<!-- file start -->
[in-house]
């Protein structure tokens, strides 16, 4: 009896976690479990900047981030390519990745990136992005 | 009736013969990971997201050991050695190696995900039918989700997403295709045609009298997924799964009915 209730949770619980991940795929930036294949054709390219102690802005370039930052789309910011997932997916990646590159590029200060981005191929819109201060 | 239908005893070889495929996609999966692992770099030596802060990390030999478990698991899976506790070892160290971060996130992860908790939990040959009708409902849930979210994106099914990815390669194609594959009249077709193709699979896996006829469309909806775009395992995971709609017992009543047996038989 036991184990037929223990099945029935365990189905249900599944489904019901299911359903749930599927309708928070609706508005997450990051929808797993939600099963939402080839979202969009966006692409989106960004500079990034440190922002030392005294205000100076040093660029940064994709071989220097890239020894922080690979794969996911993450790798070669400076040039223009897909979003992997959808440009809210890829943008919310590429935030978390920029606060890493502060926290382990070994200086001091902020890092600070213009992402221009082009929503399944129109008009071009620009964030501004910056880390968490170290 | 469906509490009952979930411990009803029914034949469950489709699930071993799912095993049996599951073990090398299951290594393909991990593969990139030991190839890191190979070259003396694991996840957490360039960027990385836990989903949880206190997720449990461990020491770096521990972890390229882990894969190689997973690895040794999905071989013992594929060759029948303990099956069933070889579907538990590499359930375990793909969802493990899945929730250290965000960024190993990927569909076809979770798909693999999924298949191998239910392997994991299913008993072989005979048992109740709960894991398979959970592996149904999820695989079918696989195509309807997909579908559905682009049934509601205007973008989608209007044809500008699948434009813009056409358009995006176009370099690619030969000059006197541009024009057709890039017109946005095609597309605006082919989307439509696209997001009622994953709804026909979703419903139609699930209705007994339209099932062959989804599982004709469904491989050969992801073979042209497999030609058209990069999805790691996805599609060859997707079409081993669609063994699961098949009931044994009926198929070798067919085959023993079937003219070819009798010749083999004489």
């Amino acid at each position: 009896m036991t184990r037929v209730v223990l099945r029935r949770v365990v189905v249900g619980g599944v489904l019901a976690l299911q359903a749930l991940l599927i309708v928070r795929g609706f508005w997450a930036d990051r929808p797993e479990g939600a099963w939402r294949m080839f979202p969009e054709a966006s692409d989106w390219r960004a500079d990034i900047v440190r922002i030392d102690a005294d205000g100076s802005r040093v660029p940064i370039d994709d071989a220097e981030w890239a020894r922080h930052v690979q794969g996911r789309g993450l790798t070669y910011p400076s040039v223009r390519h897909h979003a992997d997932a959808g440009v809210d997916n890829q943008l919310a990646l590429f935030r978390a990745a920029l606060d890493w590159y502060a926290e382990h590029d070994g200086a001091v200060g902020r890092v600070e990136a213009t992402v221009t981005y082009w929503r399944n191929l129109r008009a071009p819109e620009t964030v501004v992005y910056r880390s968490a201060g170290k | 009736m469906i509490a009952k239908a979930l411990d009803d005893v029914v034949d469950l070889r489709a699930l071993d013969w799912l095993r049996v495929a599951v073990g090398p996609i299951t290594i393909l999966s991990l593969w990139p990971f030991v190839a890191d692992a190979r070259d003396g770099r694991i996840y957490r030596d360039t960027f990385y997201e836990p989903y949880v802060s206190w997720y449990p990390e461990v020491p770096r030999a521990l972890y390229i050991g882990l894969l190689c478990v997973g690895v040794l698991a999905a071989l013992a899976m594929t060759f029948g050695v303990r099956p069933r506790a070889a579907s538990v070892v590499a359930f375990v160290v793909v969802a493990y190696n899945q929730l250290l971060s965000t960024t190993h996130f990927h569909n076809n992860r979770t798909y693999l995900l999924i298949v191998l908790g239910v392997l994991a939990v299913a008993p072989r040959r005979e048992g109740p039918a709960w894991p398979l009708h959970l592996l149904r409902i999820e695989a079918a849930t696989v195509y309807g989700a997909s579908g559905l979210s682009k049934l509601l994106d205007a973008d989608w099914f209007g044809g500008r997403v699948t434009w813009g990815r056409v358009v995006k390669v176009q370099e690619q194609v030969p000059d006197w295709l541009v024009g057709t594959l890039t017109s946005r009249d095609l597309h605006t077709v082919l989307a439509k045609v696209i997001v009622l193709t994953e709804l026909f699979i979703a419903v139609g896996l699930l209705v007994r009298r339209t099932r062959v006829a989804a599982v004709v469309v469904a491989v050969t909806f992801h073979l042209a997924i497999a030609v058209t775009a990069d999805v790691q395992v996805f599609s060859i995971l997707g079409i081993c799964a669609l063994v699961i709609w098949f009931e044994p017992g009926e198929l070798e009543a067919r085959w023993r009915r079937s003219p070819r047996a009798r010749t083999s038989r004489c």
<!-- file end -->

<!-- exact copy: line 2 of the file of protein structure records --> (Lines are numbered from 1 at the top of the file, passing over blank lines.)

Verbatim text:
């Protein structure tokens, strides 16, 4: 009896976690479990900047981030390519990745990136992005 | 009736013969990971997201050991050695190696995900039918989700997403295709045609009298997924799964009915 209730949770619980991940795929930036294949054709390219102690802005370039930052789309910011997932997916990646590159590029200060981005191929819109201060 | 239908005893070889495929996609999966692992770099030596802060990390030999478990698991899976506790070892160290971060996130992860908790939990040959009708409902849930979210994106099914990815390669194609594959009249077709193709699979896996006829469309909806775009395992995971709609017992009543047996038989 036991184990037929223990099945029935365990189905249900599944489904019901299911359903749930599927309708928070609706508005997450990051929808797993939600099963939402080839979202969009966006692409989106960004500079990034440190922002030392005294205000100076040093660029940064994709071989220097890239020894922080690979794969996911993450790798070669400076040039223009897909979003992997959808440009809210890829943008919310590429935030978390920029606060890493502060926290382990070994200086001091902020890092600070213009992402221009082009929503399944129109008009071009620009964030501004910056880390968490170290 | 469906509490009952979930411990009803029914034949469950489709699930071993799912095993049996599951073990090398299951290594393909991990593969990139030991190839890191190979070259003396694991996840957490360039960027990385836990989903949880206190997720449990461990020491770096521990972890390229882990894969190689997973690895040794999905071989013992594929060759029948303990099956069933070889579907538990590499359930375990793909969802493990899945929730250290965000960024190993990927569909076809979770798909693999999924298949191998239910392997994991299913008993072989005979048992109740709960894991398979959970592996149904999820695989079918696989195509309807997909579908559905682009049934509601205007973008989608209007044809500008699948434009813009056409358009995006176009370099690619030969000059006197541009024009057709890039017109946005095609597309605006082919989307439509696209997001009622994953709804026909979703419903139609699930209705007994339209099932062959989804599982004709469904491989050969992801073979042209497999030609058209990069999805790691996805599609060859997707079409081993669609063994699961098949009931044994009926198929070798067919085959023993079937003219070819009798010749083999004489």